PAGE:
Wednesday, June 14, 2023


As the Global War on a Noun wound to a close, US defense priorities swung back toward conventional fights against near-peer opponents and counterterrorism funding was cut back.

However with the Great Game heating up in the global South, this is having some foreseeable consequences:
"As Washington pulls away from counterterrorism, the Kremlin has leaned in to fill the resulting void and reap benefits outside of the terrorism domain. Russia used the guise of counterterrorism support to justify its meddling in Libya, for instance, while actually pursuing other objectives in the country and on the African continent. In April 2019, U.S. forces withdrew from Libya after defeating the local Islamic State branch—but just over a year later, Russian fighter aircraft were in Libya alongside 800 to 1,400 Russians linked to the Wagner Group and other Russian private military companies (PMCs). Today, these forces are concentrated around Libyan oil facilities where Russian state-backed oil and gas companies own stakes.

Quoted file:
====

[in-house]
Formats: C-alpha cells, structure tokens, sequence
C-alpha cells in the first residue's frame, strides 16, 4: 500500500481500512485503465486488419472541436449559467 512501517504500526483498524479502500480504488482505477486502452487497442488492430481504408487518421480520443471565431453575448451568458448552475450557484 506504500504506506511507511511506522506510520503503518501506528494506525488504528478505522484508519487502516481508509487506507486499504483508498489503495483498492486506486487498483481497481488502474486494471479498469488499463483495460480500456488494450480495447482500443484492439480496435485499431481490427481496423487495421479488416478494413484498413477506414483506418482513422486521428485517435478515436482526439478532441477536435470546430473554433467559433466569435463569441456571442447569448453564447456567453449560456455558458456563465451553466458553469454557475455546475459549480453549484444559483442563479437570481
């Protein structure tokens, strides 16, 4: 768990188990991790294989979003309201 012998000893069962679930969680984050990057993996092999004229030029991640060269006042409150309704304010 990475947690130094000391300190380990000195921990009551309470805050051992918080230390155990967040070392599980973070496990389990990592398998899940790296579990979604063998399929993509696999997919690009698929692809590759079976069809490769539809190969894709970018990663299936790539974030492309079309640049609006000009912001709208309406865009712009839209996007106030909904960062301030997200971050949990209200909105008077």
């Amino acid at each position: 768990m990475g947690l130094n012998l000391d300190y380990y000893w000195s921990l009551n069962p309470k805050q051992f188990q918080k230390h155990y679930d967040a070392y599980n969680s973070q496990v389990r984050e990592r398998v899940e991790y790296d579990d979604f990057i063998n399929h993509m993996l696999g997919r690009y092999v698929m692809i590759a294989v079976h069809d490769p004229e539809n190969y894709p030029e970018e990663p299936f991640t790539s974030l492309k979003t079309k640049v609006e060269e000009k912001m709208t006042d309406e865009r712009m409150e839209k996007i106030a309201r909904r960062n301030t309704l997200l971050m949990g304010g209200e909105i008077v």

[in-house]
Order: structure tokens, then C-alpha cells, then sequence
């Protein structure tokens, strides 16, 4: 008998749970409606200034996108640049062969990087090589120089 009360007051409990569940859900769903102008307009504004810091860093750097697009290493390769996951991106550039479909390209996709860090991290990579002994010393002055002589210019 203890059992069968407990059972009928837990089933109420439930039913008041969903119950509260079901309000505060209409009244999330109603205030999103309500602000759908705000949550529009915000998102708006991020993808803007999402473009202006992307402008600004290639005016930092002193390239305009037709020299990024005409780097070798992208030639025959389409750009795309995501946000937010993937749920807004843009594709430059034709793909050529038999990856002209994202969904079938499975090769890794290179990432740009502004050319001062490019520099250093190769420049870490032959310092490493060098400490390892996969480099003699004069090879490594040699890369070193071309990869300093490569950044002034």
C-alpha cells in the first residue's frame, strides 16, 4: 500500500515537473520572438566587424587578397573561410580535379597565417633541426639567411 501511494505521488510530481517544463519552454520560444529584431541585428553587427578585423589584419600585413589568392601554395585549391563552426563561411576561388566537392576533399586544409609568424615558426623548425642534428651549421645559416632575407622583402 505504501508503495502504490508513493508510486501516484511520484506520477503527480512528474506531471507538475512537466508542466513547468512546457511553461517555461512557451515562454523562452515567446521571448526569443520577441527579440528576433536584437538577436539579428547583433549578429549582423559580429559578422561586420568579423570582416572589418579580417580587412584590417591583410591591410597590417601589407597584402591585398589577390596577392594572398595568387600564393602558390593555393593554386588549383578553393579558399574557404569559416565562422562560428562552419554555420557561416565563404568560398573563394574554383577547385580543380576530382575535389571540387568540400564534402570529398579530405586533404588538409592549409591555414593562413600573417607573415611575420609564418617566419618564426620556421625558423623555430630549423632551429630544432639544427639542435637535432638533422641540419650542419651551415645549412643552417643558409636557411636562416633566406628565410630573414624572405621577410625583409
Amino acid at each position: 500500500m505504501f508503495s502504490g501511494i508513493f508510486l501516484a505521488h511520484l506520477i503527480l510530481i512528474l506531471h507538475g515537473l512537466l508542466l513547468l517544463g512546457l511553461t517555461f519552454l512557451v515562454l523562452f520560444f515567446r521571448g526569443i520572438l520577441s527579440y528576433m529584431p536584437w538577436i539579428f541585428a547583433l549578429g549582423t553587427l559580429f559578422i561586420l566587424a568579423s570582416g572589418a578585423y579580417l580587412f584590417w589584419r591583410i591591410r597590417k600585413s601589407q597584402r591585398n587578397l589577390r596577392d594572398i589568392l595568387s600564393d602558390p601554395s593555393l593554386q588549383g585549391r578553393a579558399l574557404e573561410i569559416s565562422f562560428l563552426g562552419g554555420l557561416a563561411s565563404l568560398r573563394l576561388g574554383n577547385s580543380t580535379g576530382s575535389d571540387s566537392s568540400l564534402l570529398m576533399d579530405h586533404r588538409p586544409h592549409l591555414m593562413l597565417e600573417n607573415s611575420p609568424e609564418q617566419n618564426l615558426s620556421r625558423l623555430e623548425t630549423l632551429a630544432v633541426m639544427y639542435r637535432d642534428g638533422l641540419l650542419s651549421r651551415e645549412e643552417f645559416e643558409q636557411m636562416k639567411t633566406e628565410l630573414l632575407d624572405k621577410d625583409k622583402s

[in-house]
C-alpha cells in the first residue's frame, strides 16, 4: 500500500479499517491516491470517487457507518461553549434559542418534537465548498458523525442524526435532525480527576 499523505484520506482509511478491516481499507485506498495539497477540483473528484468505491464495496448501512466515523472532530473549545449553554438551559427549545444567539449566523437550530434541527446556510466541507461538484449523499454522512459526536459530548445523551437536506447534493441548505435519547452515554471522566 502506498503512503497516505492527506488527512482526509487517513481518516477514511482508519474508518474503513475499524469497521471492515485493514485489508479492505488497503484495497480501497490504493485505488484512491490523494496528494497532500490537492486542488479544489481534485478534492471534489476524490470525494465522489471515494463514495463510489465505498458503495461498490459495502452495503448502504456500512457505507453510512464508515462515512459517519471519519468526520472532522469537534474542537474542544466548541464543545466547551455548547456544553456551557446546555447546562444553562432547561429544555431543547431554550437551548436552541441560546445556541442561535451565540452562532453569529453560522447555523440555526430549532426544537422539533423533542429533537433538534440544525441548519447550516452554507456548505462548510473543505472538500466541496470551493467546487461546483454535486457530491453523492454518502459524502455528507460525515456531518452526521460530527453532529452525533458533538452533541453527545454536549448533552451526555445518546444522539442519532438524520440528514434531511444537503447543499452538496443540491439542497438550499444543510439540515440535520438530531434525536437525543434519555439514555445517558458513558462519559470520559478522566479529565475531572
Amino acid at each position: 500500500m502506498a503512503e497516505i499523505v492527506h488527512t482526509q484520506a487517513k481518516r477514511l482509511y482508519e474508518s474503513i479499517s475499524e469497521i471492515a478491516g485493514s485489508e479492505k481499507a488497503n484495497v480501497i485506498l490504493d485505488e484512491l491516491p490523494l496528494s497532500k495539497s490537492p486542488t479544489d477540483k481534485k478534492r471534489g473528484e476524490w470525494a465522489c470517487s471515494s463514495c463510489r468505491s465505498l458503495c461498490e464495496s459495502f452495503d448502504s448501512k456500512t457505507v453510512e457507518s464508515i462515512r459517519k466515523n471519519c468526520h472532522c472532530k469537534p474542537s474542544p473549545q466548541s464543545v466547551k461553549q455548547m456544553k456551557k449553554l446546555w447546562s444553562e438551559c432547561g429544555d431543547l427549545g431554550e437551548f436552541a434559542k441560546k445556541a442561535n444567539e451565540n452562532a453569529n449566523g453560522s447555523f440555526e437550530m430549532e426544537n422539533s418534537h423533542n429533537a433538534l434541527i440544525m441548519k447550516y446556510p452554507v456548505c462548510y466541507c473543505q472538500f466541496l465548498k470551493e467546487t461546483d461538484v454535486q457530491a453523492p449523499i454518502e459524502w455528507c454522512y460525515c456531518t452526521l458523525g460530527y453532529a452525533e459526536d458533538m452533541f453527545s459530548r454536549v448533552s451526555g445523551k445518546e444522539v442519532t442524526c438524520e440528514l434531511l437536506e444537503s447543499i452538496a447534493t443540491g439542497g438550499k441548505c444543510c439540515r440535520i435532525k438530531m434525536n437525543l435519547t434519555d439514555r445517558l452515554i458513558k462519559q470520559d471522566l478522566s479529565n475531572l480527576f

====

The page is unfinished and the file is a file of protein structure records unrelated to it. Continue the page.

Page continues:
Moscow has likewise leveraged its military and PMCs to woo other African governments struggling with growing insurgencies. They offer military hardware, training, and even mercenaries to help with no restrictions on use nor lectures on civilian harm in exchange for gold, natural resource concessions, or other forms of payment. As in Libya, Russian troops help secure these resources rather than actually fight al Qaeda or the Islamic State. Moreover, the combination of human rights abuses by Russian and local state security forces, authoritarian rule, and bad governance often inflames rather than suppresses a local insurgency. Russian counterterrorism assistance ultimately has little to do with terrorist threats and much more to do with sanctions evasions, buying votes at the UN, and otherwise securing Russian interests abroad.
China, too, is hip-deep in subsaharan Africa, of course, and not even bothering to use mercs as a cutout.